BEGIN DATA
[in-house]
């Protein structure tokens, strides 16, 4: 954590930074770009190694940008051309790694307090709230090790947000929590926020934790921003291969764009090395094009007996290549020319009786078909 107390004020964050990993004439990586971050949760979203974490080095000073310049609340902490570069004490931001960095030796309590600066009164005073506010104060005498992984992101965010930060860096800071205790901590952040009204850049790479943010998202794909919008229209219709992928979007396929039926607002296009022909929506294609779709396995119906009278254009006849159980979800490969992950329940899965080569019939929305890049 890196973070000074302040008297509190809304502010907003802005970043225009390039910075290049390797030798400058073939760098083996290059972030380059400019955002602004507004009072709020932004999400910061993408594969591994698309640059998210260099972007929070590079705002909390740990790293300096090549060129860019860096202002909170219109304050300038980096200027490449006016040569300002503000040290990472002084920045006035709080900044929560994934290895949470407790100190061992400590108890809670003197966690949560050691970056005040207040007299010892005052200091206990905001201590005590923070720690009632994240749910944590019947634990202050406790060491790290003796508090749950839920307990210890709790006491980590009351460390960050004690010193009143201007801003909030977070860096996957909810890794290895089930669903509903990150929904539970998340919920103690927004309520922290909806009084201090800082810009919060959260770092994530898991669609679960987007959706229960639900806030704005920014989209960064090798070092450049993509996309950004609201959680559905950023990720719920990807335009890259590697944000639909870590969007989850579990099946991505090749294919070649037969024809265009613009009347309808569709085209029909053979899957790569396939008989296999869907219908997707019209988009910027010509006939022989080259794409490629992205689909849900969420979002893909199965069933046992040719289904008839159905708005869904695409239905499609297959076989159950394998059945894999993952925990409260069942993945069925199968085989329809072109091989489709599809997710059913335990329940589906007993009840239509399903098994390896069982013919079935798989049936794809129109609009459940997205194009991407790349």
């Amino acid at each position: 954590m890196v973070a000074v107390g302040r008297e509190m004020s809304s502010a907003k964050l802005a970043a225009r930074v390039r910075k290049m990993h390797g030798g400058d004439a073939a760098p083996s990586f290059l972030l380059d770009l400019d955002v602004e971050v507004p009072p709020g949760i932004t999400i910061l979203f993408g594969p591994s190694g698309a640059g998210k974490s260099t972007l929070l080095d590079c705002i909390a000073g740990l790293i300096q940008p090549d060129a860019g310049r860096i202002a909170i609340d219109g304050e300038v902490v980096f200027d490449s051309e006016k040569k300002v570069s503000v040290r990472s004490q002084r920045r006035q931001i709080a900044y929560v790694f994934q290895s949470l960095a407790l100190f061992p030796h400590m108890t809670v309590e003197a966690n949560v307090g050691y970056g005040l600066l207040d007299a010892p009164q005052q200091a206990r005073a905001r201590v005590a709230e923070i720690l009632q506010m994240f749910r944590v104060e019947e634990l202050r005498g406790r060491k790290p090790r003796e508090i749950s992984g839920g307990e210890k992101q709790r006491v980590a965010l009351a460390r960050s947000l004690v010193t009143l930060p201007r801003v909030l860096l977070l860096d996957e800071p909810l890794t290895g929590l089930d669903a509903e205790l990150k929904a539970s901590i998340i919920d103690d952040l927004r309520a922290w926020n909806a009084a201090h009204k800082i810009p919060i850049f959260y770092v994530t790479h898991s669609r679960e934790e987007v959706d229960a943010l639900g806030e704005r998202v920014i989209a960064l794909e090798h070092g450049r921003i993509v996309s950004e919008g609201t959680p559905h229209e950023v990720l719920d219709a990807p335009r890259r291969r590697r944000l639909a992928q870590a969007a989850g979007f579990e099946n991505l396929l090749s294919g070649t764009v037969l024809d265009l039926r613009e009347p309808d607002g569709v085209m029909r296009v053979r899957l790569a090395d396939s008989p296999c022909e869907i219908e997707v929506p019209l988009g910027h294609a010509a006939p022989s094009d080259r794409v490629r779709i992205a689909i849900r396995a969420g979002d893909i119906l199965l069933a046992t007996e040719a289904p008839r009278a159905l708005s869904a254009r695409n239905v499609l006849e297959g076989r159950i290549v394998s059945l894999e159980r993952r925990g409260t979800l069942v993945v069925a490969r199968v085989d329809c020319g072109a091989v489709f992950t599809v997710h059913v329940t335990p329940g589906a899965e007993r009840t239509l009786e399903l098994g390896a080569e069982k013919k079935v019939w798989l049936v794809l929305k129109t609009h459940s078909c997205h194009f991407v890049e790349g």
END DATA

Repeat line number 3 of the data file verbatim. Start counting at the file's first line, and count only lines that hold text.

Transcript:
């Amino acid at each position: 954590m890196v973070a000074v107390g302040r008297e509190m004020s809304s502010a907003k964050l802005a970043a225009r930074v390039r910075k290049m990993h390797g030798g400058d004439a073939a760098p083996s990586f290059l972030l380059d770009l400019d955002v602004e971050v507004p009072p709020g949760i932004t999400i910061l979203f993408g594969p591994s190694g698309a640059g998210k974490s260099t972007l929070l080095d590079c705002i909390a000073g740990l790293i300096q940008p090549d060129a860019g310049r860096i202002a909170i609340d219109g304050e300038v902490v980096f200027d490449s051309e006016k040569k300002v570069s503000v040290r990472s004490q002084r920045r006035q931001i709080a900044y929560v790694f994934q290895s949470l960095a407790l100190f061992p030796h400590m108890t809670v309590e003197a966690n949560v307090g050691y970056g005040l600066l207040d007299a010892p009164q005052q200091a206990r005073a905001r201590v005590a709230e923070i720690l009632q506010m994240f749910r944590v104060e019947e634990l202050r005498g406790r060491k790290p090790r003796e508090i749950s992984g839920g307990e210890k992101q709790r006491v980590a965010l009351a460390r960050s947000l004690v010193t009143l930060p201007r801003v909030l860096l977070l860096d996957e800071p909810l890794t290895g929590l089930d669903a509903e205790l990150k929904a539970s901590i998340i919920d103690d952040l927004r309520a922290w926020n909806a009084a201090h009204k800082i810009p919060i850049f959260y770092v994530t790479h898991s669609r679960e934790e987007v959706d229960a943010l639900g806030e704005r998202v920014i989209a960064l794909e090798h070092g450049r921003i993509v996309s950004e919008g609201t959680p559905h229209e950023v990720l719920d219709a990807p335009r890259r291969r590697r944000l639909a992928q870590a969007a989850g979007f579990e099946n991505l396929l090749s294919g070649t764009v037969l024809d265009l039926r613009e009347p309808d607002g569709v085209m029909r296009v053979r899957l790569a090395d396939s008989p296999c022909e869907i219908e997707v929506p019209l988009g910027h294609a010509a006939p022989s094009d080259r794409v490629r779709i992205a689909i849900r396995a969420g979002d893909i119906l199965l069933a046992t007996e040719a289904p008839r009278a159905l708005s869904a254009r695409n239905v499609l006849e297959g076989r159950i290549v394998s059945l894999e159980r993952r925990g409260t979800l069942v993945v069925a490969r199968v085989d329809c020319g072109a091989v489709f992950t599809v997710h059913v329940t335990p329940g589906a899965e007993r009840t239509l009786e399903l098994g390896a080569e069982k013919k079935v019939w798989l049936v794809l929305k129109t609009h459940s078909c997205h194009f991407v890049e790349g």